if you're a fan of this band.
(22 June 2014)
The Bleeding (1994)
My best friend and I were in junior high when this was released, in April 1994. A short
time later, we got our hands on a Metal blade catalog and proceeded to order the fourth full-length album from Cannibal Corpse,
The Bleeding. It is most unfortunate that this has the distinction of being the first Death Metal album that we ever
heard. I'd grown up with traditional Metal and Thrash, so the only thing that was really new about this was the vocal style.
I've encountered a lot of people that have had difficulty in getting into Death and Black Metal, due to the vocals, but I
took to it quite easily. Despite the fact that I moved far beyond this album, in the years that followed, I must give credit
where it is due. This acted as the gateway that would lead me into the realm of Death Metal, where I'd soon discover much
more relevant albums, such as Altars of Madness, Scream Bloody Gore, Consuming Impulse and many
more. This opened up a world beyond NWOBHM and Thrash Metal. Whatever my current opinion is, I cannot deny the importance
of this album, on a personal level.
It begins with "Staring Through the Eyes of the Dead", opening with rather odd sounding
riffs. The song speeds up a bit, about halfway through, though this does not last long. As it slows down again, there's a
nice morbid effect with the vocals and the bass. A couple of Slayer-esque solos follow this, being kind of worthless, in the
"Fucked With A Knife" was the one that got me into a lot of trouble, at home. When
this album was discovered in my possession, this created some annoyance for me. Unfortunately for me, I didn't have the censored
version. No, I had the uncensored version, complete with lyrics. It's funny to look back on, these days. Musically, the song
wasn't too far off from the Thrash Metal that I was already quite familiar with. Only the vocals were new, really. The high-pitched
scream, at the end, was always one of my favorite parts. Chris Barnes utilized more variation in his style, on this album,
and it probably helped prepare me for the Second Wave Black Metal bands that I would later discover, as well. I always thought
the band would have benefited had he chosen to use these raspier screams on earlier albums.
The next song has always sounded like the one that was intended to become a staple
of the live shows. "Stripped, Raped and Strangled" has that radio-single quality to it, though there was no way in Hell that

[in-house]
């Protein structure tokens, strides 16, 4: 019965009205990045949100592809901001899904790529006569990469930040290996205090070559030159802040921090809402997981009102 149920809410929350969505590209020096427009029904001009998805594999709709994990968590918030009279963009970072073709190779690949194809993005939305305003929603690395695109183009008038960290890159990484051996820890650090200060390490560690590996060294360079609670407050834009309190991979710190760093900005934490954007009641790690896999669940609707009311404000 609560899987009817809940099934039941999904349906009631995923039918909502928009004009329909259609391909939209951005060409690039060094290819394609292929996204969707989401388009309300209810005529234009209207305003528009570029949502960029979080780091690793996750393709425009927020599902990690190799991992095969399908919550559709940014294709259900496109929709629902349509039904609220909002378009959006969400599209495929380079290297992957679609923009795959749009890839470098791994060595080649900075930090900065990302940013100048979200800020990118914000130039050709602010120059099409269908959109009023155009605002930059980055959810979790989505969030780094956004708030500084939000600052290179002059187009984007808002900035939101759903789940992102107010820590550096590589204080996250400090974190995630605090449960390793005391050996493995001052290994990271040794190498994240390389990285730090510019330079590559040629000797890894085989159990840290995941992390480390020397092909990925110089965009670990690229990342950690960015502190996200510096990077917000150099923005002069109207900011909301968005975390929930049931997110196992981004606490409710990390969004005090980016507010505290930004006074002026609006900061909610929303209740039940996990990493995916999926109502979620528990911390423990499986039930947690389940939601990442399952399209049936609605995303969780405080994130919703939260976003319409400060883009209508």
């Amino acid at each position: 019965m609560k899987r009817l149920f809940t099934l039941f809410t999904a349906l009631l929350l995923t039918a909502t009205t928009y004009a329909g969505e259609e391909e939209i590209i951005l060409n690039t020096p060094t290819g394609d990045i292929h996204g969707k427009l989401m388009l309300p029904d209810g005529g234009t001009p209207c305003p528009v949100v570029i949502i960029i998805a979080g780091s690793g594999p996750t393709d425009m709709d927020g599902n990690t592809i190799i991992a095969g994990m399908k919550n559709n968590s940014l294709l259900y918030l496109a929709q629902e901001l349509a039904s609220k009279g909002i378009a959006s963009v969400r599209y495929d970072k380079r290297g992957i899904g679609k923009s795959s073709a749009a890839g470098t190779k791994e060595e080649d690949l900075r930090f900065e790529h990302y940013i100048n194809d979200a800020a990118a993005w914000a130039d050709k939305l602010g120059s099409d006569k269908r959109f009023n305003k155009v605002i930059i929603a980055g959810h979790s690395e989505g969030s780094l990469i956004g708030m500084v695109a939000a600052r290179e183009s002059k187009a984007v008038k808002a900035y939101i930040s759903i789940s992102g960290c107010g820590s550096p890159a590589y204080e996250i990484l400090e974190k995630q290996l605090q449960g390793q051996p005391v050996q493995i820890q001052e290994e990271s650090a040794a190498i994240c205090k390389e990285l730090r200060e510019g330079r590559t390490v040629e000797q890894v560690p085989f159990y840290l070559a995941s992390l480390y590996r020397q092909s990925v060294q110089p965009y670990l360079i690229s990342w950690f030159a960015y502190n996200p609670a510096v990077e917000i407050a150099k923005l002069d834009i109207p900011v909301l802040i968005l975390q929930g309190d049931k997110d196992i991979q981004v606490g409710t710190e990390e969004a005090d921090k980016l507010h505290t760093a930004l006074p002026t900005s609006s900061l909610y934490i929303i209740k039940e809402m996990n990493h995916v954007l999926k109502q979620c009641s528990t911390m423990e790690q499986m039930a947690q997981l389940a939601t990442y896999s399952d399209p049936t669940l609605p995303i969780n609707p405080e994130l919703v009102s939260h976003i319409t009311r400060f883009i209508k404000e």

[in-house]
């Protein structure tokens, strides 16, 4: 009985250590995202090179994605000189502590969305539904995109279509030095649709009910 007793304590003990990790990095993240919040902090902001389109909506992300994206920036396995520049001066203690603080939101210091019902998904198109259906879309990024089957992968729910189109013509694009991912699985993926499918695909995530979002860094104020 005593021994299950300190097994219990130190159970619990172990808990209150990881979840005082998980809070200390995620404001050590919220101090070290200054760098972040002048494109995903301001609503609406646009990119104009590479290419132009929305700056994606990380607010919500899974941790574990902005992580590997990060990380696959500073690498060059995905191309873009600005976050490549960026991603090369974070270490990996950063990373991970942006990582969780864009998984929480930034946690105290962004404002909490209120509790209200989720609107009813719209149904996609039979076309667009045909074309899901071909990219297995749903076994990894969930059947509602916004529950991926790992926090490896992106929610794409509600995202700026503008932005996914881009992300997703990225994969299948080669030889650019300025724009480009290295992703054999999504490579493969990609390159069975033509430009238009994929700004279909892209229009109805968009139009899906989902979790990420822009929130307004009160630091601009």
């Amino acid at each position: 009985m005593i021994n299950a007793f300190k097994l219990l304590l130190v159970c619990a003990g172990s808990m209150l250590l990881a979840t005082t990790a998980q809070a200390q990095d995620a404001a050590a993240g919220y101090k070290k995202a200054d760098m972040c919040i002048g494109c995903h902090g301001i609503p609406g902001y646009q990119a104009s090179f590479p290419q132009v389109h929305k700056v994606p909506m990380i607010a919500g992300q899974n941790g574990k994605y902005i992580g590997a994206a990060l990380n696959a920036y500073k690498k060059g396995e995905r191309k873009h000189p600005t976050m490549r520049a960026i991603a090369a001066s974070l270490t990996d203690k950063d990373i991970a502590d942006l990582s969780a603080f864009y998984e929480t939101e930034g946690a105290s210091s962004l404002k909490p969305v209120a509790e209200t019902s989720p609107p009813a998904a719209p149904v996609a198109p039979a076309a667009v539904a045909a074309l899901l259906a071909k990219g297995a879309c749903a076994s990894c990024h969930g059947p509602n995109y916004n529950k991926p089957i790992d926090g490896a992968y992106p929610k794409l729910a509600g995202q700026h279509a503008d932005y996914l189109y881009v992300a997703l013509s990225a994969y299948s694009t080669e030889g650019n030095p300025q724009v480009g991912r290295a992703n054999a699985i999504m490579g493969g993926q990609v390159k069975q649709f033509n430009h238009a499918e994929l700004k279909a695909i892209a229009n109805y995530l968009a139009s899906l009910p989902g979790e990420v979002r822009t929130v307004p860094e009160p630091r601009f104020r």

this was seeing any airplay, with the exception of college radio. However, it seems really catchy and this always got on my
nerves a bit. However, the faster riffs make up for this. Of course, this was my first exposure to such lyrics, and I enjoyed
them in a sick way. This was before I was completely desensitized to this stuff, by hearing it a million times.
"Pulverized" starts with a decent tremolo riff and a lot of speed and intensity, compared
to the previous song. Lyrically, the approach isn't simply that of random violence; there is a dark and twisted element present.
The main character of the song, literally, asks to be stopped. It adds an interesting dimension to the story. While being
fairly straight-forward, there are still variations in the tempo and a few riff changes. Again, Barnes employs a raspy, high-pitched
vocal style, near the end.
"You tried to stop me
Dead before you started
Put me away
Before I put another in the grave"
"Return to Flesh" begins with a mid-paced riff, accompanied by a razor sharp tremolo
riff that nicely accentuates the main theme. This is one of the best of the whole album, though it comes and goes. As the
song gets going, it alternates between a mid-paced thrash riff and the aforementioned tremolo melody. This comes together
well, creating a morbid feeling. The solo is much more thought-out, adding something to the song rather than being pointless.
With this song, Side A really ends on a strong note, as this is one of the best songs on the record.
Side B starts out with "The Pick Axe Murders", which sounds like the name of a novel.
Whereas the previous song ended with a slow pace, this one is much faster. Even at this point, the band's thrash roots are
still quite evident. Another Slayer-esque solo precedes the vicious vocals, again alternating between high and low. While
many Cannibal Corpse fans probably prefer earlier albums, The Bleeding succeeds where the others failed; i.e. each
song stands out from the rest, being easily identifiable. The album never gets boring, even by Death Metal standards.
"She Was Asking For It" begins with explosive riffs and tremolo melodies. It has such
a fast pace, that the drums almost seem as if they're having difficulty keeping up with the rest. But this is only an introductory
section, as the song slows down as the first verse comes in. As before, the lyrics are interesting and are easy to follow
along with. This one features more of a complex structure than some of the others, giving it sort of an epic feeling. following
another fast part, the song gets even slower and utilizes some whispered vocals to add to the eerie effect.
"Dead to the world, I see only black
There's blood on my hands
Dead to the world, I see only black
The blood of the dead"
The title track opens with a very good riff, building a decent atmosphere of horror.
This, easily, solidifies this record as being the most interesting of this band's career. It seems that this is around the